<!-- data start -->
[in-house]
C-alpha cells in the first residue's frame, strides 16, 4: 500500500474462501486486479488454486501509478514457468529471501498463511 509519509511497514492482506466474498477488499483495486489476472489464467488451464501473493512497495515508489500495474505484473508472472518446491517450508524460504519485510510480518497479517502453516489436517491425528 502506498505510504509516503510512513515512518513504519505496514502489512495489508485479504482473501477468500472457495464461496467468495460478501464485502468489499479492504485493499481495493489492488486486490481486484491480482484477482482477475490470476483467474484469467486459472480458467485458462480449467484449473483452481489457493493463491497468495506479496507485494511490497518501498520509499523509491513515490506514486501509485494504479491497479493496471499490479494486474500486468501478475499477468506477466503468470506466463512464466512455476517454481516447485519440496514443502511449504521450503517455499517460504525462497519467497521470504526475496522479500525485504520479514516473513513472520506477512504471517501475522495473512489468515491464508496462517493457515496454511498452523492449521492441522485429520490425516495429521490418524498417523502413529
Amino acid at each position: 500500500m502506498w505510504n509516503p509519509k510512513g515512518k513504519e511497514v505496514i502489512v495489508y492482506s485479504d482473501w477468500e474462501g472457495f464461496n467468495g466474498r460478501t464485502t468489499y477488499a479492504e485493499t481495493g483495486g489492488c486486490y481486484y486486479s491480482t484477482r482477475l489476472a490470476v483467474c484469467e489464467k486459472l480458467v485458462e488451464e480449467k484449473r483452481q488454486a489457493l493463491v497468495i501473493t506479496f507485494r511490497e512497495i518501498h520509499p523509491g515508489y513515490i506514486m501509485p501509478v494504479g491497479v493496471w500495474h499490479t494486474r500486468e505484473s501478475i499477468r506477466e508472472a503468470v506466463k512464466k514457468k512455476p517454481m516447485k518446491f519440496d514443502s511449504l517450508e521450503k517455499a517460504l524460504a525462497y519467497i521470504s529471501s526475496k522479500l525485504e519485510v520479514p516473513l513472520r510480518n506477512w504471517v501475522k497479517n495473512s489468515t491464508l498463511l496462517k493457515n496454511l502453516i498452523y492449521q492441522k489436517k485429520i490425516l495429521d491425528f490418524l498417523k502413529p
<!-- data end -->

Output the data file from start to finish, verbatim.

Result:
[in-house]
C-alpha cells in the first residue's frame, strides 16, 4: 500500500474462501486486479488454486501509478514457468529471501498463511 509519509511497514492482506466474498477488499483495486489476472489464467488451464501473493512497495515508489500495474505484473508472472518446491517450508524460504519485510510480518497479517502453516489436517491425528 502506498505510504509516503510512513515512518513504519505496514502489512495489508485479504482473501477468500472457495464461496467468495460478501464485502468489499479492504485493499481495493489492488486486490481486484491480482484477482482477475490470476483467474484469467486459472480458467485458462480449467484449473483452481489457493493463491497468495506479496507485494511490497518501498520509499523509491513515490506514486501509485494504479491497479493496471499490479494486474500486468501478475499477468506477466503468470506466463512464466512455476517454481516447485519440496514443502511449504521450503517455499517460504525462497519467497521470504526475496522479500525485504520479514516473513513472520506477512504471517501475522495473512489468515491464508496462517493457515496454511498452523492449521492441522485429520490425516495429521490418524498417523502413529
Amino acid at each position: 500500500m502506498w505510504n509516503p509519509k510512513g515512518k513504519e511497514v505496514i502489512v495489508y492482506s485479504d482473501w477468500e474462501g472457495f464461496n467468495g466474498r460478501t464485502t468489499y477488499a479492504e485493499t481495493g483495486g489492488c486486490y481486484y486486479s491480482t484477482r482477475l489476472a490470476v483467474c484469467e489464467k486459472l480458467v485458462e488451464e480449467k484449473r483452481q488454486a489457493l493463491v497468495i501473493t506479496f507485494r511490497e512497495i518501498h520509499p523509491g515508489y513515490i506514486m501509485p501509478v494504479g491497479v493496471w500495474h499490479t494486474r500486468e505484473s501478475i499477468r506477466e508472472a503468470v506466463k512464466k514457468k512455476p517454481m516447485k518446491f519440496d514443502s511449504l517450508e521450503k517455499a517460504l524460504a525462497y519467497i521470504s529471501s526475496k522479500l525485504e519485510v520479514p516473513l513472520r510480518n506477512w504471517v501475522k497479517n495473512s489468515t491464508l498463511l496462517k493457515n496454511l502453516i498452523y492449521q492441522k489436517k485429520i490425516l495429521d491425528f490418524l498417523k502413529p